The BPM/SOA Blend

Loraine Lawson

Forrester Research has come up with what we'd call the most interesting analysis of SOA's future that's yet to appear in print. In a new research paper, Forrester argues that the future of SOA lies in business process management (BPM). SOA makes BPM easier to execute, and BPM (with its obvious ROI potential) creates a reason for investing in SOA.


An association with BPM makes any technology more attractive. BPM's promises -- like cost and time savings as high as 70 percent -- are hard for companies to ignore. And the SOA/BPM connection makes sense. Both are based on the idea of creating processes out of building blocks that can be easily linked together and easily modified down the road (because you can modify the process one block at a time).


Unfortunately, there are historical problems that may get in the way of this perfect marriage. BPM advocates tend to be business managers, while SOA advocates tend to come from IT. The business types can't easily forget how rigid legacy systems have frustrated their process re-engineering attempts in the past, so they have a lingering mistrust of anything that comes from IT.


There's another human problem related to BPM: resistance to change. In most cases, little thought is given to the people who are left behind after BPM efficiencies have lowered the head count.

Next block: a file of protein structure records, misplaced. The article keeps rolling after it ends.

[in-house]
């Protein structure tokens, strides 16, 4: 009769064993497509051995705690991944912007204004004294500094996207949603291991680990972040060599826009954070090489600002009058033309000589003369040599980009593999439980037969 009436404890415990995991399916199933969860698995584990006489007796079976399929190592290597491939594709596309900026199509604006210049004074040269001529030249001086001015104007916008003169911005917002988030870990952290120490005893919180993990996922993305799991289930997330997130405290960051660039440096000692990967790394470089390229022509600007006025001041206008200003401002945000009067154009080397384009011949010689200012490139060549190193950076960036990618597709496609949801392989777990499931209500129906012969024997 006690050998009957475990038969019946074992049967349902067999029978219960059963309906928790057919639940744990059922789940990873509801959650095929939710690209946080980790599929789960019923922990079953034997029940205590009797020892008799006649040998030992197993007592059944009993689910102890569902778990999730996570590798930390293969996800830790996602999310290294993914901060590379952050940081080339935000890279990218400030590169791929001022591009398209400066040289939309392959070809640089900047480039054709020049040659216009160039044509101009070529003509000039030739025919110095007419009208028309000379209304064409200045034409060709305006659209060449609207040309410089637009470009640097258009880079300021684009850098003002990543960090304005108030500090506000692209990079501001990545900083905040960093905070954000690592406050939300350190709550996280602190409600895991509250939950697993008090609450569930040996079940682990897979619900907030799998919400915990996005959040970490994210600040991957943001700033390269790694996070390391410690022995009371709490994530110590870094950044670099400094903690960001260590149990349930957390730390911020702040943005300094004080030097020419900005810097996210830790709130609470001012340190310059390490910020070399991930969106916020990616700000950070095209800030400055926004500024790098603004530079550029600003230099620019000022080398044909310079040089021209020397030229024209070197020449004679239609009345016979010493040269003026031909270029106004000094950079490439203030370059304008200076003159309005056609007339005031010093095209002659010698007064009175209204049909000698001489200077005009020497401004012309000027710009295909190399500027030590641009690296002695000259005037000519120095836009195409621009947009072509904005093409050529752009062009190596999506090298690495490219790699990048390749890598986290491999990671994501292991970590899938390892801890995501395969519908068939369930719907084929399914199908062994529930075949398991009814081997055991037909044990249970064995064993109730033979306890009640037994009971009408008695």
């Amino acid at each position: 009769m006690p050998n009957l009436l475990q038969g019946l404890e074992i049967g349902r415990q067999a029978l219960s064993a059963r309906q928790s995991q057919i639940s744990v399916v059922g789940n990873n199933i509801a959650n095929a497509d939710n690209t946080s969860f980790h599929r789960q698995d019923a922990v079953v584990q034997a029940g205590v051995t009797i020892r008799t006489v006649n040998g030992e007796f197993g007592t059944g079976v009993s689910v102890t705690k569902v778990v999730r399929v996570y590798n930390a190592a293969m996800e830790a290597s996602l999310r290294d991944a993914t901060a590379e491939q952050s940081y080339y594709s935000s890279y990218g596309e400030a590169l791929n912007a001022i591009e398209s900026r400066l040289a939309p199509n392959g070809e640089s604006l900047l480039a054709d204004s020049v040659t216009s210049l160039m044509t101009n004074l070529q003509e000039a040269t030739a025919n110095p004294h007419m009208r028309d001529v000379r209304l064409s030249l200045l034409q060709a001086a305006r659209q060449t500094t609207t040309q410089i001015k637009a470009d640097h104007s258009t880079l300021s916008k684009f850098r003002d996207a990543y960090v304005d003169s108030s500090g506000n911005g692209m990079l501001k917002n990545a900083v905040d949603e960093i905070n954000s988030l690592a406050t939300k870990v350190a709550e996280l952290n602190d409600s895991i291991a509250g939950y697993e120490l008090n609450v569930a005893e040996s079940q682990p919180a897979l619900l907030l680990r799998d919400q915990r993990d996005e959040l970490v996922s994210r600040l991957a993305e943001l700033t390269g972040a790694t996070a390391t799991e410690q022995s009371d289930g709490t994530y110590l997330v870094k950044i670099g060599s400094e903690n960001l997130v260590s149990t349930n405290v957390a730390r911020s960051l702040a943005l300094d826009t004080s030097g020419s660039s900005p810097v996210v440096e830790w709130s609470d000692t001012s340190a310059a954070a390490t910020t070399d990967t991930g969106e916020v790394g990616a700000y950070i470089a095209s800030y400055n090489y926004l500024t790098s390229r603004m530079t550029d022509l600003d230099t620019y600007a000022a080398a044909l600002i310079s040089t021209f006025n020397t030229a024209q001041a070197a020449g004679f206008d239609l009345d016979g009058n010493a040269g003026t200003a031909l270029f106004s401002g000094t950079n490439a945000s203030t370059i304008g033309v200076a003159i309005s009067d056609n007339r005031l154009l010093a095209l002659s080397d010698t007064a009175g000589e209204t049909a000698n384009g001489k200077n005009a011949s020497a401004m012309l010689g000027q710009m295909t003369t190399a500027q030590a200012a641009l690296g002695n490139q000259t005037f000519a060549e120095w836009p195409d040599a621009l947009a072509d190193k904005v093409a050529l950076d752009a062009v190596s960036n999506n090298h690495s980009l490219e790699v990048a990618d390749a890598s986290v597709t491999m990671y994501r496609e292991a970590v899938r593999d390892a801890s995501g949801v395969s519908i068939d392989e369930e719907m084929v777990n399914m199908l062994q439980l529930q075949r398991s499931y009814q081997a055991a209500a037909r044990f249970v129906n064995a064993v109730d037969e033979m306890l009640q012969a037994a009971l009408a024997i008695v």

Add Comment      Leave a comment on this blog post
Jan 18, 2007 7:15 AM Graham Douglas Graham Douglas  says:
Integrative Improvement™ offers a novel and low-cost way of addressing both "historical" and other "human" problems quickly, efficiently and permanently. Reply
Jan 22, 2007 12:40 PM Mark Fuhrmann Mark Fuhrmann  says:
This is an excellent article that packs alot into a few words.  You do a good job noting the friction between Business Management and IT. You have highlighted a core cause of project failure in industry.In other words, a significant cause of project failure is going live wiht an IT solution before supporting business processes, training, and political groundwork are sufficiently mature. An Integrated Product Team is often the solution to BPM/SOA issues you describe.  An IPT can act as a clearing house wher BPM/IT and other interestes are vetted and all subject matter expertise is maximized. In practice however, a very good IPT is great and a bad one can make things worse.Nice job. Reply
Mar 14, 2007 8:57 AM Marcel Fleming Marcel Fleming  says:
Not intending to polemize on this, and also being aware that reality in my country/company can be rather different, but I have difficulties to follow affirmatives like this: "an IT solution before supporting business processes, training, and political groundwork are sufficiently mature"What is "sufficiently mature"? Process management, since Reengineering creation is something easier said than done. Technology brings some facilitators for BPM, but if the human factor is the biggest barrier for an effective BPM. There is a trend to blame problems in process definition for ERP and other packages implementation. Although this is true in many cases, we can not deny that the better the package, the easier to implement, even if the process is not the "so-called" Best Practices.Process, tools (SOA, for instance) and People have to be worked together. The article touches a very good point. Reply

Post a comment





(Maximum characters: 1200). You have 1200 characters left.




Subscribe to our Newsletters

Sign up now and get the best business technology insights direct to your inbox.